Food has three main components: carbohydrate, protein and fat. Carbohydrate, accounting for most of the food we eat, consists of sugar, starch, and fiber. (…)
The base of the Thrive Diet pyramid consists of fibrous vegetables. In addition to fiber, these foods deliver a large amount of chlorophyll, vitamins, and minerals, as well as fluid to help maintain hydration. For fuel, fruit is the food of choice. This is in keeping with the Thrive Diet’s on-step principle, since it is easily digestible and rich in simple carbohydrate. Also known as simple sugar, simple carbohydrate is a on-step nutrient; it can be directly used by the body for fuel. Conversely, the body must break down complex carbohydrate into simple carbohydrate before it can burn it, which takes extra work. Extra work requires energy, leaving the body with less.
Whole, unrefined complex carbohydrates do have their place in our diet, though. Pseudograins and other seeds, Thrive Diet staples, provide high-quality protein but also contain complex carbohydrates yet in a form that is more easily used by the body than traditional sources, such as wheat. In addition, vitamins and minerals found in fruit and vegetables are nicely complemented by those present in unrefined whole grains such as brown rice, and in starchy vegetables such as sweet potatoes and yams. Therefore, these foods are found at the top of the Thrive Diet pyramid: they are part of the diet, but their role, in terms of quantity, is modest.
From the food we eat, the body converts protein into amino acids for use; it cannot utilize protein directly. We can help our body speed the regeneration process and be more efficient in the fabrication of new cells by eating foods rich in amino acid – one-step foods. This way, the body does not have to expend energy to convert protein into amino acids. Greens have the highest percentage of amino acids per ounce of any food. However, since greens do not weigh much, they need to be eaten daily to reap the full benefits that their amino acid profile offers.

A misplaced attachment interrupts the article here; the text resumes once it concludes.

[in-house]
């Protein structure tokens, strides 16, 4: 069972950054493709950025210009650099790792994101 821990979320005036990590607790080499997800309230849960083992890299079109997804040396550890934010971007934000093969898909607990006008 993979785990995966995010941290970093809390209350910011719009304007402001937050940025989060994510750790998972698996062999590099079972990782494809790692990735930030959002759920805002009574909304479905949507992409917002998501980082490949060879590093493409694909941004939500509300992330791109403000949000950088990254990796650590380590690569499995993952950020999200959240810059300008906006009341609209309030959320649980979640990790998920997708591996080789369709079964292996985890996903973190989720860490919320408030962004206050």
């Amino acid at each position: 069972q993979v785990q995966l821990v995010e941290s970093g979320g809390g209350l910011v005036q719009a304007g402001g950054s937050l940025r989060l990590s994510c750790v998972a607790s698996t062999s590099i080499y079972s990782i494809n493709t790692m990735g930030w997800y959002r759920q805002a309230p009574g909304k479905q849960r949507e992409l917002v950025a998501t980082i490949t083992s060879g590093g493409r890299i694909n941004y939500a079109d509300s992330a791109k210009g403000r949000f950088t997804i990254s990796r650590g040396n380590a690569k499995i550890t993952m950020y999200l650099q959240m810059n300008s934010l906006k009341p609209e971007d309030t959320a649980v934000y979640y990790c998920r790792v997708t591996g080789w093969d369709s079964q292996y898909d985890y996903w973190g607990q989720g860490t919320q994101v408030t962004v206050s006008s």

Dietary fat is necessary for the lubrication of joints and for the activation of fat-soluble vitamins. It is also drawn on as an energy source when the body’s carbohydrate supply is low. As with carbohydrate and protein, dietary fat must be broken down into a form the body can utilize. The body breaks fat into fatty acids – nutrients it can assimilate and put to work. Consuming fat sources that are directly made up of fatty acids is advantageous since the body will be able to make instant use of them.
(…) When the body is engaged in a low-intensity activity, fat is its primary source of energy. (carbohydrates takes over once intensity increases.) Fat ensures that fat-soluble vitamins A, D, E and K are delivered and utilized in the body. Fat-soluble vitamins pay a major role in overall health; dietary fat helps activate and transport them.